China’s recently announced change from a one-child to a two-child policy has led to considerable media comment, including from our own Prime Minister at the New Zealand China Business Summit on 9 November. The media focus has been on the demand this will create for infant formula. However, much of the commentary has lacked an understanding of China’s demographics.
Relaxation of the one-child policy will lead to a short term increase in birth rate but it will only be short term. The reason for this is that the number of women in the child-bearing ages is about to decrease drastically.
There are three factors that determine China’s birth rates:
1. the number of women in the child-bearing age groups,
2. the number of children these women wish to have, and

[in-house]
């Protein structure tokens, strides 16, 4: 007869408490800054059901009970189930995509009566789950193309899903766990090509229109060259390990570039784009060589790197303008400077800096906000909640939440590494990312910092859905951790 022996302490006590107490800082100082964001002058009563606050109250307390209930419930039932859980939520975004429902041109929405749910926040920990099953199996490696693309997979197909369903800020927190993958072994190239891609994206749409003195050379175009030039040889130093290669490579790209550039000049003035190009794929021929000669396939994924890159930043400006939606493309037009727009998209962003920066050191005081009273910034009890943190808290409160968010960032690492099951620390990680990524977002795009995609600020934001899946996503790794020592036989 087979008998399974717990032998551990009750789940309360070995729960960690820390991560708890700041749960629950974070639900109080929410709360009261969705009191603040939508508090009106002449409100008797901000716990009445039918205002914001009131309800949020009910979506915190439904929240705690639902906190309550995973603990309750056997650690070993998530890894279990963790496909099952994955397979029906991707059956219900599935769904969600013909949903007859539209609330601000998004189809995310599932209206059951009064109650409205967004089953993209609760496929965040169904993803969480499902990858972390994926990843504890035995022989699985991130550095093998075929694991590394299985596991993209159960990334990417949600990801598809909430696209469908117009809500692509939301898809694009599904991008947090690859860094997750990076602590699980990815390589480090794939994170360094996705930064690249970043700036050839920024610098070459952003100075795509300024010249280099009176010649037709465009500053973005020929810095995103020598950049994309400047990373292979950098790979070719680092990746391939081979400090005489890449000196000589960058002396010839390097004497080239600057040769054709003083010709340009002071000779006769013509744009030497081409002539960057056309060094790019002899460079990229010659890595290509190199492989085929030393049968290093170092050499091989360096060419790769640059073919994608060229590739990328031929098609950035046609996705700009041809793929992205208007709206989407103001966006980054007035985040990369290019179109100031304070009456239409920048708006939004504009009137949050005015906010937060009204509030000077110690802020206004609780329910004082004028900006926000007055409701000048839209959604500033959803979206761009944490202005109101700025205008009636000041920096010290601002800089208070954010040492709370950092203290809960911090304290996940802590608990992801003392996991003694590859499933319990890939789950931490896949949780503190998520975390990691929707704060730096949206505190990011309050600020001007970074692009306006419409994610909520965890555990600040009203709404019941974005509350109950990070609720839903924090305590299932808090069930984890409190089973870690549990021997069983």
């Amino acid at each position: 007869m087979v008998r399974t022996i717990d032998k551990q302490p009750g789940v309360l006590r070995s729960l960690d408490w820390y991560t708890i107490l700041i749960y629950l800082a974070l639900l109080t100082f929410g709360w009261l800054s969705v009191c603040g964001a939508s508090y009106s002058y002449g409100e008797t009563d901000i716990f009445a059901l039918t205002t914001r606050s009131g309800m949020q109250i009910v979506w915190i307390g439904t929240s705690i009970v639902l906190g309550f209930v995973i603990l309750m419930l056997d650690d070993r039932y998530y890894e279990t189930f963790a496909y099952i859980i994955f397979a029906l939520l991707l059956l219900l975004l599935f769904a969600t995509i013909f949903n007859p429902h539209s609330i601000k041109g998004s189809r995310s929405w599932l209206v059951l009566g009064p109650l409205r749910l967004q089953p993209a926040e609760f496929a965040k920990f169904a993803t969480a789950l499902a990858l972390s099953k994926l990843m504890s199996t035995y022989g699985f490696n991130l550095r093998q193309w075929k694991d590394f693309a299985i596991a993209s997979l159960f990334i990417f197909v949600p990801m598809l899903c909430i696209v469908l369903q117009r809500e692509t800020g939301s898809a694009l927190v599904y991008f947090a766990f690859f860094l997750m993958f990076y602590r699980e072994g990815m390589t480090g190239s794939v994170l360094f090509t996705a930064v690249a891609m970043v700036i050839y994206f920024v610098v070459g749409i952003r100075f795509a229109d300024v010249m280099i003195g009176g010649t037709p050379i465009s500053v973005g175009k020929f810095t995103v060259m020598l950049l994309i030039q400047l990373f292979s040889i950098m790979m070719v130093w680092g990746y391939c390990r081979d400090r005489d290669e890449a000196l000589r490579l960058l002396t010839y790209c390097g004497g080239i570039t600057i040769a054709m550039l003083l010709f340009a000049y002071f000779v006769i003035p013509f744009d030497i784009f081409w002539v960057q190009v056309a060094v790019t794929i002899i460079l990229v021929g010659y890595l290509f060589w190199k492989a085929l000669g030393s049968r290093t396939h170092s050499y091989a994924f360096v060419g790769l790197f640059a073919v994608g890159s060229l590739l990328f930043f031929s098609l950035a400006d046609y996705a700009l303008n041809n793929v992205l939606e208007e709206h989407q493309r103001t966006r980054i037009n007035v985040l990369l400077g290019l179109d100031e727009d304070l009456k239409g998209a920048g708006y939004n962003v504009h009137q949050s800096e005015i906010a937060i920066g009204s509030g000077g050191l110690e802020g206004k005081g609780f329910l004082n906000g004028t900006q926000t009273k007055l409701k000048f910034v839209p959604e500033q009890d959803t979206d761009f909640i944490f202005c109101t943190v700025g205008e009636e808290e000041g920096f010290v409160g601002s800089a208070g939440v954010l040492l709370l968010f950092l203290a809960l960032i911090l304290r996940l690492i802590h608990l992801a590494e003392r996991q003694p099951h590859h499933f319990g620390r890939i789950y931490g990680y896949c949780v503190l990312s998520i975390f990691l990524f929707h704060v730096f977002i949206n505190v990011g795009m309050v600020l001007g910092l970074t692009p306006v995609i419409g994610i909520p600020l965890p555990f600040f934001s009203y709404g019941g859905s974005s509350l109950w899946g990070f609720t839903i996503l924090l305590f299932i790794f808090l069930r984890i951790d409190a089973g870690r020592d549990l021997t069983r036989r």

3. the number of women the Chinese State says they are allowed to have.
This third factor only comes into play to the extent that it constrains the second factor.
The best way to understand the situation is to have a look at China’s so-called population pyramid, reprinted here from Wikipedia under a creative commons licence. This pyramid is constructed from the latest China Census in 2010. As such, the ages of everyone in 2015 are another five years from what is shown here.
To understand the graph – which has unique features compared to any other country – we need to go back in history to the founding of the Chinese People’s Republic in 1949. The reason for this is that ‘echo’ effects of what was happening then can be seen right through to the present.
Following decades of internal turmoil, China achieved a level of internal stability throughout much of the 1950s and the population soared. At that time, Chinese women typically gave birth to between five and six children over their child-bearing lives.